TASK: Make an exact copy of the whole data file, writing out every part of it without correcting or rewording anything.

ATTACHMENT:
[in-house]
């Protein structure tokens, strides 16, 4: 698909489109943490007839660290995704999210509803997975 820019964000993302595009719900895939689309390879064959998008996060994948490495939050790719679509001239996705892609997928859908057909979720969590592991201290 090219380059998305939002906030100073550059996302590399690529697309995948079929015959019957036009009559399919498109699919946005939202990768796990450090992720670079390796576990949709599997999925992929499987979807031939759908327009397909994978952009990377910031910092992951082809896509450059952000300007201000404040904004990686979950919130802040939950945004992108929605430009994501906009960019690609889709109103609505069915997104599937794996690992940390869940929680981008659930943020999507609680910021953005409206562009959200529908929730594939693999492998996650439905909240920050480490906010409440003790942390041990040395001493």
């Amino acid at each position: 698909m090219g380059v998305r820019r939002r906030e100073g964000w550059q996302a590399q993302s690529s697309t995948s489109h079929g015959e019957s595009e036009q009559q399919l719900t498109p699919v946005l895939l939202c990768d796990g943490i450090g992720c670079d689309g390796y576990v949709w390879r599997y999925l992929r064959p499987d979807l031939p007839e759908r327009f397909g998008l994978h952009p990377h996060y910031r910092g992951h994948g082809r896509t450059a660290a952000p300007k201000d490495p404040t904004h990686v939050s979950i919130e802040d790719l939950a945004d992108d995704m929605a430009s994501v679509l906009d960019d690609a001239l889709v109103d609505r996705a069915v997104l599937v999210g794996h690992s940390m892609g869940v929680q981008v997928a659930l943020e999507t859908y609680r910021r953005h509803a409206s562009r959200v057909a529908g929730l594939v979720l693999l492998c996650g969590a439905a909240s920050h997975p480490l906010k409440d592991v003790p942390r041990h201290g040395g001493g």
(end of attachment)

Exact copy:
[in-house]
């Protein structure tokens, strides 16, 4: 698909489109943490007839660290995704999210509803997975 820019964000993302595009719900895939689309390879064959998008996060994948490495939050790719679509001239996705892609997928859908057909979720969590592991201290 090219380059998305939002906030100073550059996302590399690529697309995948079929015959019957036009009559399919498109699919946005939202990768796990450090992720670079390796576990949709599997999925992929499987979807031939759908327009397909994978952009990377910031910092992951082809896509450059952000300007201000404040904004990686979950919130802040939950945004992108929605430009994501906009960019690609889709109103609505069915997104599937794996690992940390869940929680981008659930943020999507609680910021953005409206562009959200529908929730594939693999492998996650439905909240920050480490906010409440003790942390041990040395001493």
């Amino acid at each position: 698909m090219g380059v998305r820019r939002r906030e100073g964000w550059q996302a590399q993302s690529s697309t995948s489109h079929g015959e019957s595009e036009q009559q399919l719900t498109p699919v946005l895939l939202c990768d796990g943490i450090g992720c670079d689309g390796y576990v949709w390879r599997y999925l992929r064959p499987d979807l031939p007839e759908r327009f397909g998008l994978h952009p990377h996060y910031r910092g992951h994948g082809r896509t450059a660290a952000p300007k201000d490495p404040t904004h990686v939050s979950i919130e802040d790719l939950a945004d992108d995704m929605a430009s994501v679509l906009d960019d690609a001239l889709v109103d609505r996705a069915v997104l599937v999210g794996h690992s940390m892609g869940v929680q981008v997928a659930l943020e999507t859908y609680r910021r953005h509803a409206s562009r959200v057909a529908g929730l594939v979720l693999l492998c996650g969590a439905a909240s920050h997975p480490l906010k409440d592991v003790p942390r041990h201290g040395g001493g």